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The single fact that there are three bikes for every car in Madison speaks volumes for its commitment to a greener environment, that and the more than 100 miles of bike paths. This was the first city in the United States to offer curbside recycling and it gets a gets an impressive 97 percent participation rate, with over 265 tons of material ranging from broken washers to empty beer cans to grass clippings collected each week. A year-round farmer’s market (held indoors in the cold winter months) draws vendors and buyers from throughout the region and consequently organic and local-grown foods are readily available.
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To its undoubted old-world charm and tourist appeal, the city by the bay has now added impressive green credentials. With bus, subway and ferry services that reach throughout the Bay Area as well as fervent cyclists and devoted car poolers, San Francisco leads the way in getting people out of their cars. In fact, more than half the city’s residents use public or alternative transportation to get to work. Golden Gate Park, the newly-decommissioned Presidio, beaches, extensive bike paths and access to the Pacific and the Bay, all provide the city with an abundance of green space and recreational areas. San Francisco is also a leader in green building, with more than 20 building projects registered for official green certification. City residents are right behind the greening of their environment, voting to allow the city to sell $100 million in revenue bonds to support renewable energy.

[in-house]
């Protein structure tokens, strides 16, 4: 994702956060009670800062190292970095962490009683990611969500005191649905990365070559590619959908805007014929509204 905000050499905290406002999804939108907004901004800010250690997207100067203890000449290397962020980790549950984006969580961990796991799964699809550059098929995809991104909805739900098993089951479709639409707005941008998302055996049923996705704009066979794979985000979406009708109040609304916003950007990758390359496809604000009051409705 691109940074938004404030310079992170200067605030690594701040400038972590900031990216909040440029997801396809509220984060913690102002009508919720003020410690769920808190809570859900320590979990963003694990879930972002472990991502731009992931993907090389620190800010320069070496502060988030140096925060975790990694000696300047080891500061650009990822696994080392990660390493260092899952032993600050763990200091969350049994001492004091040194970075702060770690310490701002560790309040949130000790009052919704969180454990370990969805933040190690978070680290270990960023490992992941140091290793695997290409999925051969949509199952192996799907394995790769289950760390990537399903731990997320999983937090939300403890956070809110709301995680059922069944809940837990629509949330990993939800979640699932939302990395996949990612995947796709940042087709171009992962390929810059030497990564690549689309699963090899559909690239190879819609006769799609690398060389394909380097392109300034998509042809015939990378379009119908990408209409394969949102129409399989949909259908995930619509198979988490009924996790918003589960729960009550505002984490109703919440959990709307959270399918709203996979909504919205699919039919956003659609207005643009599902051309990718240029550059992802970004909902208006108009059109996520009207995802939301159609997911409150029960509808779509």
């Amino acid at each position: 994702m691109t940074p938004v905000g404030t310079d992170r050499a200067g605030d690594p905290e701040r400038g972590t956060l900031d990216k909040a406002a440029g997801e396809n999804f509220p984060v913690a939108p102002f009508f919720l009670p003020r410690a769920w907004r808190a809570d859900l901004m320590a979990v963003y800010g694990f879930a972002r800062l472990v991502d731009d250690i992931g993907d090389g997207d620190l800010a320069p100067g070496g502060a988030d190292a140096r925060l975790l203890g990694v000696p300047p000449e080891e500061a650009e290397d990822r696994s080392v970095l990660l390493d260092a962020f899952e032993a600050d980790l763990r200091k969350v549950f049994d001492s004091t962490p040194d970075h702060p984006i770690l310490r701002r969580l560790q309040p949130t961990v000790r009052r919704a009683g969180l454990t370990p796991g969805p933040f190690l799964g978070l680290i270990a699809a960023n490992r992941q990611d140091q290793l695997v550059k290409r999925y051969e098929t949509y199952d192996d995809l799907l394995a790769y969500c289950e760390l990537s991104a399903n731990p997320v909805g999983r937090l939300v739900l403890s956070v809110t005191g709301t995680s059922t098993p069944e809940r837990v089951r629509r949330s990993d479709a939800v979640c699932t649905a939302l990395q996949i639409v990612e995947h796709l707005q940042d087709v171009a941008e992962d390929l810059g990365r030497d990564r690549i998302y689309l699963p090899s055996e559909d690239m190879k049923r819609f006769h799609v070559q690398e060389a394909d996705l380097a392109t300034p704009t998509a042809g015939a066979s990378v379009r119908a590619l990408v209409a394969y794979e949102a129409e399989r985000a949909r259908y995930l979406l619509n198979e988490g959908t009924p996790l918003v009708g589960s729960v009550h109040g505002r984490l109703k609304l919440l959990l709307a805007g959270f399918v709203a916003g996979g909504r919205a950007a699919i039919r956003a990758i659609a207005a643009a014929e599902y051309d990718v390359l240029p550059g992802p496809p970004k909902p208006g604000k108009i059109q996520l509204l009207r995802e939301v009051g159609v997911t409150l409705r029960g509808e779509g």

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Think of Texas and, chances are, you get a mental picture of oil-wells and gas-guzzling cars so it may be surprising that Austin is consistently mentioned as one of America’s ‘greenest’ cities. In the wall-to-wall, 200-day-a-year sunshine Austin residents can enjoy its 205 parks, 14 nature preserves, and 25 greenbelts. Ambitious plans are in place to meet 20 percent of its energy needs with renewable energy and energy efficiency by 2020. There are laws protecting the region’s natural watershed from development and a recycling center that dates way back to 1970. Locally grown produce is available from a dozen outdoor farmer’s markets, city buses provide free rides on ‘high ozone’ days and there’s an innovative “pay-as-you-throw” trash collection program that rewards residents for being less wasteful.